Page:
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## Homework Statement

You have a capacitor, of capacitance C farads, with charge Q coulombs. It is connected in series with a resistor of resistance R ohms. Derive an expression for the potential difference over the capacitor at any time t.

**2. Homework Equations and theorems**

[tex]I_{c} = C\frac{dV_{c}}{dt}[/tex]

[tex]V = IR[/tex]

*Kirchhoff's voltage law

## The Attempt at a Solution

Using KVL:

[tex]V_{c} - I_{c} R = 0[/tex]

[tex]V_{c} = RC\frac{dV_{c}}{dt}[/tex]

[tex]\frac{1}{RC} dt = \frac{1}{V_{c}} dV_{c}[/tex]

then:

[tex] V_{c} (t) = V_{initial} e^{\frac{t}{RC}}[/tex]

where

[tex]V_{initial} = \frac{Q}{C}[/tex]

**3. My concern**

as t approaches infinity the potential difference over the capacitor also approaches infinity. This is definitely not right - the capacitor is discharging. Every textbook/website I look at comes up with the equation:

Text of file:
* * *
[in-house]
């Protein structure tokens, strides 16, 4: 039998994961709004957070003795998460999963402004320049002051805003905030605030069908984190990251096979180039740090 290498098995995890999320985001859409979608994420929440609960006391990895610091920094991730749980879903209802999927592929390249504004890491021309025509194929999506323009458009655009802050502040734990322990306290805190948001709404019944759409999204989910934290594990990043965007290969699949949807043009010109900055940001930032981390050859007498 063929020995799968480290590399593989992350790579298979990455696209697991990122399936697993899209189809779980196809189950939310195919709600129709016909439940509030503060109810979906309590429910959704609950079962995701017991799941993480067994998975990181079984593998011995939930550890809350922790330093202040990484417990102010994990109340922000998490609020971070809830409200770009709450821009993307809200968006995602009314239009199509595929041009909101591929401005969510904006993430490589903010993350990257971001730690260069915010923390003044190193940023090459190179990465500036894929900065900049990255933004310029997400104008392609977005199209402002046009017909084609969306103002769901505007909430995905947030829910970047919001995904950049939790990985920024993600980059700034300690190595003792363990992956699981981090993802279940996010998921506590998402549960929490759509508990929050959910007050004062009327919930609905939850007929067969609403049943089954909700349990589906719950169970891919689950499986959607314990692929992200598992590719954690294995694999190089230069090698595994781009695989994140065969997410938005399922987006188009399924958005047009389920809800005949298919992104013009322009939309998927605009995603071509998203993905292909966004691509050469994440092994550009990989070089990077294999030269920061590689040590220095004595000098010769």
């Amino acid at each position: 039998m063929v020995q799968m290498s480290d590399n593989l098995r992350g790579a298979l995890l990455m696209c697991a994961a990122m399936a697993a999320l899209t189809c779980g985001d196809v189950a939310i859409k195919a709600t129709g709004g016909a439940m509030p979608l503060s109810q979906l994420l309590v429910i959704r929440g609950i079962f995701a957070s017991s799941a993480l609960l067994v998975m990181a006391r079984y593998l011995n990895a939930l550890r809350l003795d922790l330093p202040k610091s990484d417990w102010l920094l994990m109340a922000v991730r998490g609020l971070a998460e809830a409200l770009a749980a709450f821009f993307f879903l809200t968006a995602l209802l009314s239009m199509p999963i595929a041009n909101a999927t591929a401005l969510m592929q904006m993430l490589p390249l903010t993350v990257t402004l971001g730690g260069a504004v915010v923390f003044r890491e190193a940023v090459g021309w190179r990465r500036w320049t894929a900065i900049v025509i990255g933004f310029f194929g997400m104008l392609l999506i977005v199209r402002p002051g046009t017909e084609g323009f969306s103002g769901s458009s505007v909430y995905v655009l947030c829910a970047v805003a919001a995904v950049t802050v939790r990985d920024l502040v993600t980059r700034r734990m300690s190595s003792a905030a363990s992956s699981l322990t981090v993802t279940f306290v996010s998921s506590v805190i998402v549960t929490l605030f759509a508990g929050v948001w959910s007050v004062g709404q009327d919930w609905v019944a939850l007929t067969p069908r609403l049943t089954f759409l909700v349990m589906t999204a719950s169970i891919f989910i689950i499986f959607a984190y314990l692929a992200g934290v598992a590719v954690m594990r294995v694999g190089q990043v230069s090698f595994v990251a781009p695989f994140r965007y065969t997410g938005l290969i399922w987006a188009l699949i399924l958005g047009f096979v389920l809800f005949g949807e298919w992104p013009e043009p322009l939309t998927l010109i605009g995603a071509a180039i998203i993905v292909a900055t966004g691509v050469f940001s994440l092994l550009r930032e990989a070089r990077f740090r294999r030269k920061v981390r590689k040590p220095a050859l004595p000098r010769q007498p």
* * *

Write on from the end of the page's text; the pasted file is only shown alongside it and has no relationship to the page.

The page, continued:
[tex] V_{c} (t) = V_{initial} e^{\frac{-t}{RC}}[/tex]

For the life of me I cannot figure out what I'm doing wrong. I know what's supposedly wrong with my solution, but I cannot see the mathematical proof of the minus sign on the power of e.

I'd greatly appreciate any help or insight anyone could give.